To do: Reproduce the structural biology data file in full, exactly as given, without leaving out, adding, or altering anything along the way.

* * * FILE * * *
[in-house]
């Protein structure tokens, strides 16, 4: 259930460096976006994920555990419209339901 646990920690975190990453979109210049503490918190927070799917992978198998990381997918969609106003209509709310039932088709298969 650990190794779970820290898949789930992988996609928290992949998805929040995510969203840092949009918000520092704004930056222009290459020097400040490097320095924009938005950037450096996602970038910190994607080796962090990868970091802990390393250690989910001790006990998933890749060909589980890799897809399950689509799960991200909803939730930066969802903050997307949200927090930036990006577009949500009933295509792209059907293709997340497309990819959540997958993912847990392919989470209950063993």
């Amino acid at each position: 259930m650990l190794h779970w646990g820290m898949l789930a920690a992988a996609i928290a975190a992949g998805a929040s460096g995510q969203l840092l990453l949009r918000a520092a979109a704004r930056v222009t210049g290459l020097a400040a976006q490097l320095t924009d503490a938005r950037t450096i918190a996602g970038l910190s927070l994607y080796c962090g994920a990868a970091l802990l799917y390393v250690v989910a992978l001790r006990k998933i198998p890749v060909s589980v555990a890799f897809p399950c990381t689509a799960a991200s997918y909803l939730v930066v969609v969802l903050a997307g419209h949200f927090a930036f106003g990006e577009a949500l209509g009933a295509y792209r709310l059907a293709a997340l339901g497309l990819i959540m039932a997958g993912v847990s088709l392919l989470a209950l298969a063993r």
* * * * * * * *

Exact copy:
[in-house]
């Protein structure tokens, strides 16, 4: 259930460096976006994920555990419209339901 646990920690975190990453979109210049503490918190927070799917992978198998990381997918969609106003209509709310039932088709298969 650990190794779970820290898949789930992988996609928290992949998805929040995510969203840092949009918000520092704004930056222009290459020097400040490097320095924009938005950037450096996602970038910190994607080796962090990868970091802990390393250690989910001790006990998933890749060909589980890799897809399950689509799960991200909803939730930066969802903050997307949200927090930036990006577009949500009933295509792209059907293709997340497309990819959540997958993912847990392919989470209950063993």
């Amino acid at each position: 259930m650990l190794h779970w646990g820290m898949l789930a920690a992988a996609i928290a975190a992949g998805a929040s460096g995510q969203l840092l990453l949009r918000a520092a979109a704004r930056v222009t210049g290459l020097a400040a976006q490097l320095t924009d503490a938005r950037t450096i918190a996602g970038l910190s927070l994607y080796c962090g994920a990868a970091l802990l799917y390393v250690v989910a992978l001790r006990k998933i198998p890749v060909s589980v555990a890799f897809p399950c990381t689509a799960a991200s997918y909803l939730v930066v969609v969802l903050a997307g419209h949200f927090a930036f106003g990006e577009a949500l209509g009933a295509y792209r709310l059907a293709a997340l339901g497309l990819i959540m039932a997958g993912v847990s088709l392919l989470a209950l298969a063993r």